Rabies Virus and Treatment
Rabies is a virus that is characterized under the family name Rhabdoviridae and genus name Lyssavirus which travels to either the brain or the spinal cord, where it attacks a victim's nervous system until death occurs as discovered by Pasteur. It is rabies unique bullet-shaped body and tubular extensions, along with its specialized proteins that contribute to its deadliness.
Aside from one case of rabies that occurred in 2004 in Wisconsin, rabies has proven fatal; there is no real treatment besides prevention. Vaccinations and precaution serve to be most effective pre-exposure, while post-exposure treatment can be a combination of respiratory and cardiac support, and intensive care.
As part of the Rhabdovirus, Rabies is similar to 75 other viruses, but only closely related to 5, which are believed to have originated in Africa. Each year, around 7,000 cases of rabies are recorded according to an article for parents on Kids health website, but because of vaccinations, only one or two die. All, including Rabies virus, have a bullet shaped body accompanied by “bizarre elongated filaments V or Y shaped”(Kaplan, et al. 2). Once the rabid viruses infect the blood stream, they begin their migration to the brain where the virus begins to multiply effectively and abundantly in cerebral matter, producing defective interfering particles, as described in the book Rabies by Kaplan, Turner, and Warrell.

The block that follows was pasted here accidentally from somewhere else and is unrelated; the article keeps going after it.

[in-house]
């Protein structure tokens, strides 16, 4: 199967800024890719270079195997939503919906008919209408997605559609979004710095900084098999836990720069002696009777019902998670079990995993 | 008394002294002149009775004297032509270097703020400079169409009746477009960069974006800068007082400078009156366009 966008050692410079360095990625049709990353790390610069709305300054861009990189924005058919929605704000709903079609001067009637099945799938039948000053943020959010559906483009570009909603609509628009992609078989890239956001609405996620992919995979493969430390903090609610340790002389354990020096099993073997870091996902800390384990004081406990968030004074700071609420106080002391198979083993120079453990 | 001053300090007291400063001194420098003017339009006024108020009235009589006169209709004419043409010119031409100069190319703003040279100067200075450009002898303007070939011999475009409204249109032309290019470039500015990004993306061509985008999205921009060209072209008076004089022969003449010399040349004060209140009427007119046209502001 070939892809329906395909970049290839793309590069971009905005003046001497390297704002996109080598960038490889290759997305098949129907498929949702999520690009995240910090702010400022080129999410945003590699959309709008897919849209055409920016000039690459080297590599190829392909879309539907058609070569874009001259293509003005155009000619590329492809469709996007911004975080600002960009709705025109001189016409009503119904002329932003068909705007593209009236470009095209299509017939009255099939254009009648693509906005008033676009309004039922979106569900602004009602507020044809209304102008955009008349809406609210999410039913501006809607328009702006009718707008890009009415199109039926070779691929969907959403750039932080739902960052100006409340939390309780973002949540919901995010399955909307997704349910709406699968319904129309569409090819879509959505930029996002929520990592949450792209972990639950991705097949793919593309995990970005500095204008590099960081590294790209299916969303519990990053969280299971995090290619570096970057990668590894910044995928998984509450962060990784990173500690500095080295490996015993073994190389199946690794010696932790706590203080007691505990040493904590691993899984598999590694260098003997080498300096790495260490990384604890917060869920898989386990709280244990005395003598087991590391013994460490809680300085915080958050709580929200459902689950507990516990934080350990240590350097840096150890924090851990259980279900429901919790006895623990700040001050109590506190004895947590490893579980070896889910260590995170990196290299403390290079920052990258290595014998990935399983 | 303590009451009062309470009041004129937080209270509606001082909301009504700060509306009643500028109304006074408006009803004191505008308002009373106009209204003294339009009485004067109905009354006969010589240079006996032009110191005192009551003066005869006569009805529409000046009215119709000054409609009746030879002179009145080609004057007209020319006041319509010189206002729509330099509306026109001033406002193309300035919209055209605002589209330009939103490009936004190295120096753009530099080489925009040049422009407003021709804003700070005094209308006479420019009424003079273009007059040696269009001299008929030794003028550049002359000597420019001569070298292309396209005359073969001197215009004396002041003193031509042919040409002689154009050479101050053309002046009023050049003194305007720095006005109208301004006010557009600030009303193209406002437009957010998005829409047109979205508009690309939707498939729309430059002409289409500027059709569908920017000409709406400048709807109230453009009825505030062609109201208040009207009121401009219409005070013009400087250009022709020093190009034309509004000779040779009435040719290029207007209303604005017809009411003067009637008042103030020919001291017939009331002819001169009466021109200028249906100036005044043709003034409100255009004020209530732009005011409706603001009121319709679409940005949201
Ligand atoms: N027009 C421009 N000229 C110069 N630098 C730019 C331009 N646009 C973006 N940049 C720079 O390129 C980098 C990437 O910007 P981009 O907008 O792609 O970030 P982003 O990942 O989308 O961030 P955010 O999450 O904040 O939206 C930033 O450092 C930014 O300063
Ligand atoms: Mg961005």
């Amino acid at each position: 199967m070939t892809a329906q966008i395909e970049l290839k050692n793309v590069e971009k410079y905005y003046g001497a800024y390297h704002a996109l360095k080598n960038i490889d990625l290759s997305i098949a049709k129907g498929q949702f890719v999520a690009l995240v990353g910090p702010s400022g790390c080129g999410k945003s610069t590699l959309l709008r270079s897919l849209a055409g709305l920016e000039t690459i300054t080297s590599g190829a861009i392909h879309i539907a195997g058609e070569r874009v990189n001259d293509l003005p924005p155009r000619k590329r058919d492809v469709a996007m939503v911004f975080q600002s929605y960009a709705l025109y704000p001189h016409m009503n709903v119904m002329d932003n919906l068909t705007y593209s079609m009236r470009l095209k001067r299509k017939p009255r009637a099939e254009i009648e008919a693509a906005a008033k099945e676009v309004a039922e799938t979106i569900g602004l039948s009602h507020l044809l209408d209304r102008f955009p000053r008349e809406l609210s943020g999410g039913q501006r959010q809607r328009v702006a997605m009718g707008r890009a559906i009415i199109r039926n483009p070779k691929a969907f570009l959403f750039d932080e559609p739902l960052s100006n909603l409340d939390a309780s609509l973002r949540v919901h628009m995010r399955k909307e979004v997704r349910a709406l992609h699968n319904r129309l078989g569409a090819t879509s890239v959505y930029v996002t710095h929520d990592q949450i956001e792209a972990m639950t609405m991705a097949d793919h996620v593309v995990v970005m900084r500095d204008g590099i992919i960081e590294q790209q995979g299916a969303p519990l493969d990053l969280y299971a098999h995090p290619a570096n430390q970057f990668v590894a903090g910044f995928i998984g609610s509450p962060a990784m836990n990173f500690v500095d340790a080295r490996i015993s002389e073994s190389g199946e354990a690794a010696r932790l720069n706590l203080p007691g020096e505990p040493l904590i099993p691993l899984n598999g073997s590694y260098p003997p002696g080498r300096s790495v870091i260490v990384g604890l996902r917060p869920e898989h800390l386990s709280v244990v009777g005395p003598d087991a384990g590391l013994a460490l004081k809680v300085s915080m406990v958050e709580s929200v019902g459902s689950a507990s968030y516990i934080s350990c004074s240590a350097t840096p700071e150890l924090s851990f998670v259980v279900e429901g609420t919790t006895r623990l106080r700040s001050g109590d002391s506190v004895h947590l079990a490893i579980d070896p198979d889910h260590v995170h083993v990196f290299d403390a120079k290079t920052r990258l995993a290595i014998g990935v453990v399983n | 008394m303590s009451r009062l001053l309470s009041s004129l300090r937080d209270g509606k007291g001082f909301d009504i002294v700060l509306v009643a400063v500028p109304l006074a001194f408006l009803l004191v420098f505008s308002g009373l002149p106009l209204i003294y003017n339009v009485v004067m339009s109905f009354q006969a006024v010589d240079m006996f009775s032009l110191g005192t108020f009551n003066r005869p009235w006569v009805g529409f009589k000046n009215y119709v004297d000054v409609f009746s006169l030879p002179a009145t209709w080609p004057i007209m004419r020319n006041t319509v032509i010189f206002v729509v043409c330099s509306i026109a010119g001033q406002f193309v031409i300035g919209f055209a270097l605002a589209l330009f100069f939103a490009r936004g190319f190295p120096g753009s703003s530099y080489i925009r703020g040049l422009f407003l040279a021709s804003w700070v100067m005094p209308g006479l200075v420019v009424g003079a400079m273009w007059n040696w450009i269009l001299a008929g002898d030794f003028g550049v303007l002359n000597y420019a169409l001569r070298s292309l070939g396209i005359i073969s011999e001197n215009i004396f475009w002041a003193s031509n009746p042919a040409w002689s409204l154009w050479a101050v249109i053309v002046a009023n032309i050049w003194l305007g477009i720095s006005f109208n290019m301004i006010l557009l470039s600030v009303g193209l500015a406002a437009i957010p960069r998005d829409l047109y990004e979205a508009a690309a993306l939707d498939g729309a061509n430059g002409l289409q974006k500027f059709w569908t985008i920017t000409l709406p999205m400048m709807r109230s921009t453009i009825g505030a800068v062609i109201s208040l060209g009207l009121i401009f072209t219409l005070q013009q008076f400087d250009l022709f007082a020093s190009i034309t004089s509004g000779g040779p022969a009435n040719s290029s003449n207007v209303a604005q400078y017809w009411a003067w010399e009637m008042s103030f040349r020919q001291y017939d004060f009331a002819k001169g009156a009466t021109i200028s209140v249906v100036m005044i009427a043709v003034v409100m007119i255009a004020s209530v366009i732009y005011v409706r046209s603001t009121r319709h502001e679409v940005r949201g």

Like many other viruses, rabies has an excellent way of transmitting itself, allowing it to be efficient-saliva. While it is true that simple UV rays found in the sun can kill the virus in a dead body laying around, as well as acidity and soaps, because organic matter like soaps are able to dissolve the virus’ outside lipid layer, the rabid virus has the ability to live hidden without being noticed and living in saliva (Kaplan, et al. 3). The average life span of the virus in saliva is 24 hours, while its half life span is around 4 hours at 40 degrees Celsius (Kaplan, et al. 2). With this special power to live in saliva, the probability of being transmitted is increased dramatically; all it would take would be one simple bite or a bit of saliva to infect an open wound’s tissue, in order for a victim to be infected, and forever suffer the consequences.
A closer examination of Rabies under an electron microscope explains what exactly rabies is. The virus has a bullet-shape body with tubular extensions. It is approximately 180 nm long and 75 nm wide which encodes five proteins: nucleoprotein (N), phosphoprotein (P), matrix protein (M), glycoprotein (G), which forms approximately 400 trimetric spikes on the outside, and polymerase (L) (kids health paragraph 2). N protein forms the helical RNP, M protein is found in the viral envelope, L protein along with NS are necessary for RNA replication, while G protein is what makes the spikes on the outside which allows the
virus to stick to other cells. Recent research of G protein has...